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What does "belted" mean?

cmummacmumma Member Posts: 25 ✭✭
edited April 2003 in Ask the Experts
What does "belted" mean when referring to cartridges (like the .300 Winchester Magnum and the 7mm Remington Magnum)? Thanks.

Comments

  • rocktonrockton Member Posts: 551 ✭✭✭
    edited November -1
    Refers to the raised area,belt, located on the primer end of the cartridge. It is used for head spacing and serves no useful purpose except to look a little different.

    Rockton
  • cmummacmumma Member Posts: 25 ✭✭
    edited November -1
  • 22WRF22WRF Member Posts: 3,385
    edited November -1
    A picture worth a 1000 words
    belted.jpg

    Snake.gif
    underwaysm.gif
    SOLD MY COW SO I DON'T NEED YOUR BULL
    A Grumpy Old Man
  • JustCJustC Member, Moderator Posts: 16,035 ******
    edited November -1
    It strengthens the case head, which is where the belt is located. Once the primer is struck, and the powder consequently ignited, the expanding case fills the dimension of the chamber, increasing pressures. The case head, pressed against the bolt face, bears the pressure of the rearward force, and is the area in which most of the brass flow, toward the front, is initaited. That strength was, other than headspacing, introduced to hopefully avoid a case-head seperation, which is probably the second worst accident that can happen in the chamber,....preceeded by firing a larger caliber into the bore which is too small to accept the bullet. In either case, extremely hot gasses and brass particles are forced rearward toward the shooter. That hole in the side of the action is to help alleviate pressure and gasses, should this situation occur,...but it isn't failsafe, the shooter still suffers. Measure you case head thickness if you are reloading for a magnum, or any other caliber. Once it gets too thin, throw the brass away!!!!!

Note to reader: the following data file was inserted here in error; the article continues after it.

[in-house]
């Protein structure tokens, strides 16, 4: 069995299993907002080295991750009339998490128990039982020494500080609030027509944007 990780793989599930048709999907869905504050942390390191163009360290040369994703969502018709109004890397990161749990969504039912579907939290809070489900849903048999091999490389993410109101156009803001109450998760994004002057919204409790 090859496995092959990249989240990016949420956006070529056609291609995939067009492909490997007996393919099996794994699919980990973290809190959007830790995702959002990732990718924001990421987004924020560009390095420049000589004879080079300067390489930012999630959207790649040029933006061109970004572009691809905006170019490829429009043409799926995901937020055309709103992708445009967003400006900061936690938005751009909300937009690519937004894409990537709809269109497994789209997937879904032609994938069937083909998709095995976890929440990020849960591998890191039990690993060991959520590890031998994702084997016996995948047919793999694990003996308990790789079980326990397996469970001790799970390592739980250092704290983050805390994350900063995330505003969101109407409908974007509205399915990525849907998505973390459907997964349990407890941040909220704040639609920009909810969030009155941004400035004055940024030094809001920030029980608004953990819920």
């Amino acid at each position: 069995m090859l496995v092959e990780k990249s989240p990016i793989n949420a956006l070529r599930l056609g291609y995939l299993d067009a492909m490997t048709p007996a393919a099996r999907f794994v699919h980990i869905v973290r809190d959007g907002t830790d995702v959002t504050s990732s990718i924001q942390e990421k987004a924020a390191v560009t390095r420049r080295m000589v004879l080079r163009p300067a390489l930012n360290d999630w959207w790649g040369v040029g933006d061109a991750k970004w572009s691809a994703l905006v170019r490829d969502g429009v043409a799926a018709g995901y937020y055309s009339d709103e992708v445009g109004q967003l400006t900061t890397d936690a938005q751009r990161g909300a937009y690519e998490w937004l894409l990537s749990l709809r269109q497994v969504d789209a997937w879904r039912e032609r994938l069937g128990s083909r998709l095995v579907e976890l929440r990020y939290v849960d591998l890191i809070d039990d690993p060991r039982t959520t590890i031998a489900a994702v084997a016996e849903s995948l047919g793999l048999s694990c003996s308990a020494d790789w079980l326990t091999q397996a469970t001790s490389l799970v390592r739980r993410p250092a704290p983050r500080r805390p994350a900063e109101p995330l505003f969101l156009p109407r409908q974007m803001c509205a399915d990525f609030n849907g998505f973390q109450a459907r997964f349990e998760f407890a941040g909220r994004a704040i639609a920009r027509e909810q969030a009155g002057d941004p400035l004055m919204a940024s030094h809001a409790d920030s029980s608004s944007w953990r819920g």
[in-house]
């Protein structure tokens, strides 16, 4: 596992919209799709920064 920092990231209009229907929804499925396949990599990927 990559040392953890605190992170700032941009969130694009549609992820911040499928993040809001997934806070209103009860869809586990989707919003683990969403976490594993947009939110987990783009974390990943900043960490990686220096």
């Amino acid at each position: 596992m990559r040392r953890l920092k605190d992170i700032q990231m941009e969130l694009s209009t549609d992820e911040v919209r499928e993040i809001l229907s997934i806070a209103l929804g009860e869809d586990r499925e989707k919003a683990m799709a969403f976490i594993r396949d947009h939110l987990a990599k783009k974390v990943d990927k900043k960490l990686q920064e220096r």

why chase the game when the bullet can get em from here?....
    Got Balistics?
  • 11echo11echo Member Posts: 1,001 ✭✭✭✭
    edited November -1
    A belted case, as already pointed out, is for head spacing the cartridge. As I recall this is a concept originally use for the 300H&H, a British design. If you'll look at Mr. 22WRF's pic.s you can see how most cartridges are either head spaced on the shoulder or the rim. On the 300H&H cartridge has a long case with hardly any shoulder and the rimmed case is a older design, so Holland & Holland coughed up this belted design, as a point to index the cartridge. With all do respect, it is not put on the cartridge for strength. My 2 cents ...Mark


    "FEAR the Goverment, that fears your ARMS"
  • He DogHe Dog Member Posts: 48,506 ✭✭✭
    edited November -1
    I will have to agree with JustC. While I have no way to test the additional strength added by that little belt, note that it is only used on magnum cartridges. While it may indeed have first been used for headspaceing and continues to be used for that purpose, the belted cartridge trend in the last half of the last century was to used belted cartridges for "magnum" loads. Whether it worked or was just a marketing gimmick is anybodies guess, but note also that that one of the major changes touted for the currently trendy short magnums is that they are not belted.
  • JustCJustC Member, Moderator Posts: 16,035 ******
    edited November -1
    I wondered when the new magnum issue would arise[:D]